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$3.6 Million worth of khat disguised as ‘Tea’ seized by US authorities at Seattle Port


Friday July 29, 2022


Khat seized by CBP. (Source: US Customs and Border Patrol Protection) https://www.cbp.gov/newsroom/local-media-release/cbp-us-coast-guard-seize-more-10-tons-khat

Within the Seattle Maritime Port, a collaborative effort involving the US Homeland Security Agencies, Customs, Border Protection (CBP), and the US Coast Guard culminated in confiscating more than 20,000 pounds of dried khat with an approximate street value of $3.6 million.

An examination of a container that seemed to carry khat was held by US Customs and Border Protection authorities and the US Coast Guard at the Port of Seattle. It was confirmed by the Animal and Plant Health Inspection Service that the samples were khat, and the container was forwarded to the United States Department of Agriculture Laboratories and Scientific Services had been confirmed.

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The investigation suggested the presence of cathinone, a chemical that is classified as a Schedule 1 restricted substance. When the leaves are newly harvested, khat is categorized by the Drug Enforcement Administration (DEA) as a Schedule I narcotic, the DEA’s most stringent classification for a controlled substance. In the US, both cathine and cathinone, two of khat’s primary components, are classified as chemicals subject to regulation.

Khat was discovered in a total of 623 different boxes by CBP officials, and its combined weight was about 20,215 pounds. According to the shipping documents, the consignment was supposed to include dried tea leaves from Kenya and was headed to Seattle. Instead, the khat was confiscated by CBP agents and will be stored appropriately until it is destroyed.

“This khat seizure demonstrates Customs and Border Protection officers’ effectiveness, dedication and expertise searching through the tens of thousands of international containers to find the proverbial needle in the haystack,” said J. Rene Ortega, CBP’s Port Director for the Area Port of Seattle in a statement. He also reiterated that “Khat remains illegal to import into the United States and CBP officers will continue to seize khat and all illicit substances that pose a threat. Drug interdiction at our nation’s borders is one of many ways in which CBP helps to keep our communities safe.”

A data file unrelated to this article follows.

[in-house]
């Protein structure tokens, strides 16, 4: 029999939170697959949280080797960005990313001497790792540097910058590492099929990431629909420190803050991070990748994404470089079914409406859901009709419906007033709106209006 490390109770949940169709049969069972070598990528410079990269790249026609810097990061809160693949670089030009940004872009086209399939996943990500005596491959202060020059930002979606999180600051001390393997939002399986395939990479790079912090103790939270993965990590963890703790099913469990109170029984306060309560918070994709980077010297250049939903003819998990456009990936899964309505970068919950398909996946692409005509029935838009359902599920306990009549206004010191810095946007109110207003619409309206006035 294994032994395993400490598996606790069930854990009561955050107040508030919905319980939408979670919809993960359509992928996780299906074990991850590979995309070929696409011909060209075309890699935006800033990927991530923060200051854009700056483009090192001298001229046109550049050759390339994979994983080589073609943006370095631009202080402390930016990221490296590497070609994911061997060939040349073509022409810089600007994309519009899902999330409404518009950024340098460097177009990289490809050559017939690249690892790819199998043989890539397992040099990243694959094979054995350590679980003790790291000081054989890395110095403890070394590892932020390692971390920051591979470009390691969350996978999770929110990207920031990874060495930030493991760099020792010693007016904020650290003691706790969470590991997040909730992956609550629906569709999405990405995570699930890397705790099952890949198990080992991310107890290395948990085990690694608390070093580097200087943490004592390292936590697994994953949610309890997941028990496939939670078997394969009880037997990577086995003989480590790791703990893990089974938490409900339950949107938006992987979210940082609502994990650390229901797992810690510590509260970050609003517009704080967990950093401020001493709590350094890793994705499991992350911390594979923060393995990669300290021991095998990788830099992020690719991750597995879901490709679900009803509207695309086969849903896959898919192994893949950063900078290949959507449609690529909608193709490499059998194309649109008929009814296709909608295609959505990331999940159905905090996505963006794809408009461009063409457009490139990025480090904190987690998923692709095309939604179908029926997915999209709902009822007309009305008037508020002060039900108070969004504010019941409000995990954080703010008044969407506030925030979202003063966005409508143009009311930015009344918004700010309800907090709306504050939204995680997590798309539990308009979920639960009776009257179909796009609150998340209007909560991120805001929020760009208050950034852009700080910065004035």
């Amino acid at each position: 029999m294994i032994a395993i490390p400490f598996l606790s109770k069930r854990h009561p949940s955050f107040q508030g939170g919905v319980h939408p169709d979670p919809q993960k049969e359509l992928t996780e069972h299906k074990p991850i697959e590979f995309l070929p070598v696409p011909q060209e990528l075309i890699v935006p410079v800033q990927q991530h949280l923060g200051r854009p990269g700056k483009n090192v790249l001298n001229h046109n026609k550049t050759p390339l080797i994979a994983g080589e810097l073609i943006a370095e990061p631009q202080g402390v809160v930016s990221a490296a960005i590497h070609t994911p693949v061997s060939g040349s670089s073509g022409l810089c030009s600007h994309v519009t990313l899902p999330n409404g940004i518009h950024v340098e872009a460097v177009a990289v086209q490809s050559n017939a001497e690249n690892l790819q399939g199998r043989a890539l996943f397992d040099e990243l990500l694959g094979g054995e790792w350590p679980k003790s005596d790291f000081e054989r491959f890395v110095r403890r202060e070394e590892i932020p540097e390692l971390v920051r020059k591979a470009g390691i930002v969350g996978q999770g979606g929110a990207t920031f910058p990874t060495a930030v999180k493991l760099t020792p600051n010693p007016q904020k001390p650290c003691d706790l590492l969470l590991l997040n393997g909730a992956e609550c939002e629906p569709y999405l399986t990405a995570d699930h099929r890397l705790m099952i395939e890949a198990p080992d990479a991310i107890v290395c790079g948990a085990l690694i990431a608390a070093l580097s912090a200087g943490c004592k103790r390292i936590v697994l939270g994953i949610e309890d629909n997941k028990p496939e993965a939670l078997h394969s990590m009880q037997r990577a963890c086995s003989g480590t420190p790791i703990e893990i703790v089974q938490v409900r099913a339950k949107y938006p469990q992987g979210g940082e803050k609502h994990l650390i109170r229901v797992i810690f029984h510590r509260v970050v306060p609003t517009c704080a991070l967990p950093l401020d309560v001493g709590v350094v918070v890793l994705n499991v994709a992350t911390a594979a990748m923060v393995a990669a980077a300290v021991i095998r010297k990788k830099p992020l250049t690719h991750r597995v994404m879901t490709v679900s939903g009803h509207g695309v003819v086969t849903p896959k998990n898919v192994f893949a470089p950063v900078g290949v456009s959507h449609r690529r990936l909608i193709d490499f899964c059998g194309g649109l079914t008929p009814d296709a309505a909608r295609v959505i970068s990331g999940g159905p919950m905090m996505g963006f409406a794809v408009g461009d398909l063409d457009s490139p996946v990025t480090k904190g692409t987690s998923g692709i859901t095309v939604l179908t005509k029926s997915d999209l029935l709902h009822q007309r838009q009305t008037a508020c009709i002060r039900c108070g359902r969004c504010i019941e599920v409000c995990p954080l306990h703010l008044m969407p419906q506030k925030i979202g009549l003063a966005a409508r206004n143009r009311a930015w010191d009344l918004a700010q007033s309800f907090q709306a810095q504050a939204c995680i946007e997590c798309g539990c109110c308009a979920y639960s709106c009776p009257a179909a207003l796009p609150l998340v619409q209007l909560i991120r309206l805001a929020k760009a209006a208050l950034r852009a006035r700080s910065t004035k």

The consumption of khat is socially acceptable among the cultures of Somalia, Ethiopia, and Yemen – but not in the US. In the US, the demographic that is most likely to consume khat is composed of immigrants from these countries. Cities having significant immigrant populations from Somalia, Ethiopia, and Yemen, such as Boston, Columbus, Dallas, Detroit, Kansas City, Los Angeles, Minneapolis, Nashville, New York City, and Washington, DC, have the highest rates of substance abuse. 

What About Khat?

The khat plant, also known as Catha edulis, is a flowering shrub native to the Arabian Peninsula and East Africa. Since the 13th century, the indigenous people of East Africa, the Arabian Peninsula, and the Middle East have used the plant extensively as a recreational narcotic. This use dates back to when the herb was first discovered. People chew khat leaves because of the stimulant and euphoric effects they produce. The report said these effects are comparable but less severe than those psychologically-diagnosed addicts abusing substances like cocaine or methamphetamine.

When khat leaves are fresh, they have a sheen and a color that resembles a crimson-brown version of dried basil. However, after being plucked from the shrub on which they grow, khat leaves often start to decay forty-eight hours after being removed. The deteriorating leaves of khat have a leathery texture and a yellowish-green coloration. 



 





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